Give your Mirror Some Style with Tile by lonyoo


									Give your Mirror Some Style with Tile.
Our bathroom looked great with our renovations, except for the big, plain wall size mirror. I could’ve removed the mirror, repaired the drywall damage and then repainted the wall. That was too much work because I still need some type of mirror there. I decided to uniquely give it character by adding a glass tile border. With careful preparation, it was easy to do and very inexpensive. Depending on individual tastes, this project could easily be done for $50. I already had the tile adhesive and tools, so I just purchased two sheets of glass tile which cost around $20 total. Here are the steps to successfully complete this project. As with anything, the proper tools and careful preparation will make success easier. First off you’ll need some common household tools: A level, scissors, small plastic putty knife, marking pen, rags, and bucket with clean water. Then you’ll need the actual sheets of tile and tile adhesive. I used tile sheets that are 12 x12 inches square and composed of rows of 1inch glass tiles. These sheets come in various materials and colors including glass, stone, and mosaic. I purchased the tiles at the local chain home improvement store but you can probably find them anywhere tile is sold. To begin, the first steps will be to measure the mirror, determine what size border and how the border will fit. Of course, be sure to clear the sink area and place a drop cloth to protect the vanity. This is a good time to explain how to separate a row of tiles from the sheet. Take the scissors and cut the webbing that holds the tiles together, being careful not to drop the tiles because they will crack. Once you have the row cut, take the scissors at an angle and trim the excess webbing from both sides of the row. Now hold the row against the mirror to see how it will look and use the pen to mark the mirror for fitment. You will need to determine if the rows will seamlessly fit together or if you’ll need to cut individual tiles. If you have extra spaces to fill you could insert decorative tiles and create a pattern such as large square tiles on each corner with the border between them. Again, double check your dimensions and your design to make sure it will fit. If you need to cut tiles, make sure you have the tile cutting tools and extra tiles. Now comes the fun part, installing the tile. Using a small plastic putty knife apply adhesive where the first row of tiles will be placed on the mirror. The right thickness is a little tricky at first; too thick and the adhesive will squeeze out between the tiles, too thin and the tiles won’t stay put. Press on the first row of tile making sure to seat each tile by applying gentle pressure. Use the level to ensure the row is straight. To remove excess adhesive from the mirror or tiles, take the wet rag and wipe the surfaces. You may have to go over the tiles a few times to completely remove the adhesive.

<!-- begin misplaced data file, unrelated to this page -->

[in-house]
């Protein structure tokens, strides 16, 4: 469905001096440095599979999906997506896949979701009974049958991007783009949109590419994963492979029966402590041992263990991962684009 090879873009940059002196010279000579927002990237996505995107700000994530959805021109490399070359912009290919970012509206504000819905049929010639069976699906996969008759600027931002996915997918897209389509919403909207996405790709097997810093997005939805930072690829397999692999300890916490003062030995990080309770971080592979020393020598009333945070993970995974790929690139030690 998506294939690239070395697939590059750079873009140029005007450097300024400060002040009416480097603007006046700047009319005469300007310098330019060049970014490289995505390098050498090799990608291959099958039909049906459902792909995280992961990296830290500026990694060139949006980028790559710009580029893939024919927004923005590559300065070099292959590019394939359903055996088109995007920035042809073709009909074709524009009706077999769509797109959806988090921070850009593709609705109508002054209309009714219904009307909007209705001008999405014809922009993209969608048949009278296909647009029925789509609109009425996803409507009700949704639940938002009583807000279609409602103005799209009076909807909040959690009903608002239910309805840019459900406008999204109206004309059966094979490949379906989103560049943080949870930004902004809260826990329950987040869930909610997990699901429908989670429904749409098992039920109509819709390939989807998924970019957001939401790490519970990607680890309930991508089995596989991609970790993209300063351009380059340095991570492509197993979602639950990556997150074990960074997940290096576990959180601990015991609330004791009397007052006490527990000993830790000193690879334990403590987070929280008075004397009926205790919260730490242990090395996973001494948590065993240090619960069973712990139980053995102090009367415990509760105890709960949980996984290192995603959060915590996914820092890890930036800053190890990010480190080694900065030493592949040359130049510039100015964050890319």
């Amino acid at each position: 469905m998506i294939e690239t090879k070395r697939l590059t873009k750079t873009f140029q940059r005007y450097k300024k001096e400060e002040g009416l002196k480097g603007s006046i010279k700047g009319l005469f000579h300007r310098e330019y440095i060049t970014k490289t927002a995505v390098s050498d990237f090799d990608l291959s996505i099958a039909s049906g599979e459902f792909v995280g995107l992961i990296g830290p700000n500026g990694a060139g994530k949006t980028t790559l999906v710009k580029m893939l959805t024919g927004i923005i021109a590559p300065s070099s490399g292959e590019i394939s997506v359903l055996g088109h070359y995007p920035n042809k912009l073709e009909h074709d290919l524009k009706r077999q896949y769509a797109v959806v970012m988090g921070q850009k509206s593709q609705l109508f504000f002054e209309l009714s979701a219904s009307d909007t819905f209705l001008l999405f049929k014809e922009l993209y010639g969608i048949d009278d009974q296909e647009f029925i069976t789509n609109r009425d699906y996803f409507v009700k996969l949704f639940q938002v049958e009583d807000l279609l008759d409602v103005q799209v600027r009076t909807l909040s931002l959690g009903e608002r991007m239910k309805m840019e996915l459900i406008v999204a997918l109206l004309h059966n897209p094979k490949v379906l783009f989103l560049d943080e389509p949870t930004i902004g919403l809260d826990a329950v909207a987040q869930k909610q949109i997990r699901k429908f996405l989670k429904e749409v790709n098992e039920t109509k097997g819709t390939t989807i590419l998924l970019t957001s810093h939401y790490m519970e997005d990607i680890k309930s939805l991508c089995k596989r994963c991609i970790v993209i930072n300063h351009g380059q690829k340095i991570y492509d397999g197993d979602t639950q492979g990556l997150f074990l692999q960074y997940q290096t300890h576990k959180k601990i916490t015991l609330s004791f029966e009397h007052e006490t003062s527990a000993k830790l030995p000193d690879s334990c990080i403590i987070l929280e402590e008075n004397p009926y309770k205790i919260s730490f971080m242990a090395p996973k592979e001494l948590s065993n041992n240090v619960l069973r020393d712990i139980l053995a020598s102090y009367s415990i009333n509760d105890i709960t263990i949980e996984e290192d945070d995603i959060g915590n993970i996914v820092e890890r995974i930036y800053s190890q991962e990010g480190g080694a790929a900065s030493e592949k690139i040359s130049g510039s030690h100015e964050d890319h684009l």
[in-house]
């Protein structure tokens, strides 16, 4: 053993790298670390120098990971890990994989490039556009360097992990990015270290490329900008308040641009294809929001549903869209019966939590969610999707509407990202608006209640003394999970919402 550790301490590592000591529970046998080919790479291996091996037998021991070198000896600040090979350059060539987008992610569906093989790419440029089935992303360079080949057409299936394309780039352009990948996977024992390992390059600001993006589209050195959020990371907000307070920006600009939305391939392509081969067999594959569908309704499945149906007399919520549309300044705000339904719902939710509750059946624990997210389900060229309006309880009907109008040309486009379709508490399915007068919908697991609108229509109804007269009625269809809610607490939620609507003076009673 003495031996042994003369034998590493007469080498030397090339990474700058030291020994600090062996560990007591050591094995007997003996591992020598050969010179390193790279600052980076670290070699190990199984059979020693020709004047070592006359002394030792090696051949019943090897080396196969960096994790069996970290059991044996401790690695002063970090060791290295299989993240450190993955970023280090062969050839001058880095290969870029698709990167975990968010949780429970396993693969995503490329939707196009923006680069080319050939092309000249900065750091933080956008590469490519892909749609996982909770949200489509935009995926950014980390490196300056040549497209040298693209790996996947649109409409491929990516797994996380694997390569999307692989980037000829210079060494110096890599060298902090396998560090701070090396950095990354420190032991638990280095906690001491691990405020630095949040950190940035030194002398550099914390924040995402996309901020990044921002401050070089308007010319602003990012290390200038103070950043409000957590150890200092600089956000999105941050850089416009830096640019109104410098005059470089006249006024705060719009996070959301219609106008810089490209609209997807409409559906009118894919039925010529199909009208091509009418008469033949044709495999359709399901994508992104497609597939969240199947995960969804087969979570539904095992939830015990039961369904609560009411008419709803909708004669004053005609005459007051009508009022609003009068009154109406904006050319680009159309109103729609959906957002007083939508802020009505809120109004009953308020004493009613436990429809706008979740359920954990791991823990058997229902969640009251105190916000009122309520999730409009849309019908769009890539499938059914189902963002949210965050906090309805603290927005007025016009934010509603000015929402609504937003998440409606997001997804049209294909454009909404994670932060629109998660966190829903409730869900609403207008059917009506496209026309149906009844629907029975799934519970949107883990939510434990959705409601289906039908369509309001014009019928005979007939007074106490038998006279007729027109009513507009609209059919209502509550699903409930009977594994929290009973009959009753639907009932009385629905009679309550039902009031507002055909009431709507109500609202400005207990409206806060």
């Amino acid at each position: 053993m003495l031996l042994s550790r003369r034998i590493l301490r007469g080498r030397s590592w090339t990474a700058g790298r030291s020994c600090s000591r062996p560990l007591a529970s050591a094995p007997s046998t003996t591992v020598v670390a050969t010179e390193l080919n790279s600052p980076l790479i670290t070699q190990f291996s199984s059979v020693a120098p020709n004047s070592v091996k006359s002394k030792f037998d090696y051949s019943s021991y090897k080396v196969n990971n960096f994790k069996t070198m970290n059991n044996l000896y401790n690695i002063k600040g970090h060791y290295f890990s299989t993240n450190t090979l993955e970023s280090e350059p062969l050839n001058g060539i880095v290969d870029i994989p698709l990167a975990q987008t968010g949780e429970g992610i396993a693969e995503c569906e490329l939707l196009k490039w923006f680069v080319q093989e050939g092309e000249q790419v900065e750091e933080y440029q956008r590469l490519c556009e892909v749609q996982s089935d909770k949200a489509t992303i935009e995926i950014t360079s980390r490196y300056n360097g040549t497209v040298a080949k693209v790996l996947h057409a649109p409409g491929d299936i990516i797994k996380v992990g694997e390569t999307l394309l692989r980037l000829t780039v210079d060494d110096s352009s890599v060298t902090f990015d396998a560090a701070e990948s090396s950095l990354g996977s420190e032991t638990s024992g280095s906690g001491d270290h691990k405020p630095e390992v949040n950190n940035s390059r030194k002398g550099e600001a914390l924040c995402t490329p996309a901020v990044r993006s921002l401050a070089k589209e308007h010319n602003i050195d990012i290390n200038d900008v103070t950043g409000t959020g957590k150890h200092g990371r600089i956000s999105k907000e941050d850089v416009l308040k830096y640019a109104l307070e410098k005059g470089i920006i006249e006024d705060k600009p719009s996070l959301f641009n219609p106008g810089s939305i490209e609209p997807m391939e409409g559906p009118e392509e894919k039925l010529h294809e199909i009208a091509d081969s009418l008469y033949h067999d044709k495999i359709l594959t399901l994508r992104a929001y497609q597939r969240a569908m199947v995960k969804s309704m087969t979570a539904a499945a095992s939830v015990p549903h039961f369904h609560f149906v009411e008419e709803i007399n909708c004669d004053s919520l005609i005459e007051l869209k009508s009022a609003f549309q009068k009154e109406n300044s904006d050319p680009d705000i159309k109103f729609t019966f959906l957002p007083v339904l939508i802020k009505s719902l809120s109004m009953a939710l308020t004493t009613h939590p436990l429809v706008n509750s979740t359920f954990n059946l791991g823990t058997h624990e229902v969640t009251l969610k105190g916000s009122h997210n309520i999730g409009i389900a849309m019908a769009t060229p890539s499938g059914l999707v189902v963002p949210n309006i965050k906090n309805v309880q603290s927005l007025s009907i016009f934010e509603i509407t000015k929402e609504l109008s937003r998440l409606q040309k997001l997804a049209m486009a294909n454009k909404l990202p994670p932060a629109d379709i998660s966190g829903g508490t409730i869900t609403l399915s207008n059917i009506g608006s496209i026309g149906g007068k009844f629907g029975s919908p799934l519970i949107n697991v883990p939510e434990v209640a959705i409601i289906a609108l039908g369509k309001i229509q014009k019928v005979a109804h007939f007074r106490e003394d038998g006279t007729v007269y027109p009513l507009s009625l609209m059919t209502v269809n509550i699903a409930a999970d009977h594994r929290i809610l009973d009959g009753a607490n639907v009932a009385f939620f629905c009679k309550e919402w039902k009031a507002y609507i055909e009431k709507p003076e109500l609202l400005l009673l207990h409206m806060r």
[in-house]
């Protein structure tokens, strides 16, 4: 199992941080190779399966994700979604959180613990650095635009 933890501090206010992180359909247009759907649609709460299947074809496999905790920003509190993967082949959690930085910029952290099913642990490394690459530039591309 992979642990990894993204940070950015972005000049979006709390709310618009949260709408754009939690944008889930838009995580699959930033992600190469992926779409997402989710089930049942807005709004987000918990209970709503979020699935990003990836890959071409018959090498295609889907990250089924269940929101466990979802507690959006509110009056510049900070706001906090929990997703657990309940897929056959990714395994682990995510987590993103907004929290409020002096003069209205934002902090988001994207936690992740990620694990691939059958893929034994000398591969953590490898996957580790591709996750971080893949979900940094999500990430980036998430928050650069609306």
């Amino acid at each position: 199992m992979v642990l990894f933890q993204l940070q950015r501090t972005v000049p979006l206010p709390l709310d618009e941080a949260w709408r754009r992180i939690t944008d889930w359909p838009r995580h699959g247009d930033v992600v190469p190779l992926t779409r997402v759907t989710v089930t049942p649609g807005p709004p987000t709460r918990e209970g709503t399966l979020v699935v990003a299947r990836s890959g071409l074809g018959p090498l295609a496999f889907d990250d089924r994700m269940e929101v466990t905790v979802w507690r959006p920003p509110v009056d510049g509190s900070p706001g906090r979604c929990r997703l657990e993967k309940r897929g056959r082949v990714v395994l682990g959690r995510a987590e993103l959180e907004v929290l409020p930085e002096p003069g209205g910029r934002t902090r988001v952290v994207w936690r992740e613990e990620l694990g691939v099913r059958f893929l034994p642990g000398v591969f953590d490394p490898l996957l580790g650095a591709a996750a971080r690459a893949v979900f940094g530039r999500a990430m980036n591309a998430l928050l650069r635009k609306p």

Apply adhesive for the next row of tiles, attach the tiles and use the level across both rows to make sure they match. Continue this process till you finish the border. Once complete, take another look to verify that everything lined up properly and make minor adjustments as necessary. Several hours should be enough for the tiles to set, but I let mine sit overnight to be sure. For my installation, I didn’t grout between the tiles. I left the spaces open which gives it a nice 3D look as you can see in fig3. If you want to practice the tiling technique first, you can pick up a small piece of drywall for around $3 at most home improvement stores. This is a perfect medium and size to get a feeling for how the project will work. I did a couple of rows on the practice drywall to hone my technique. Good luck and have fun adding some pizzazz to your mirror.



Tile closeup

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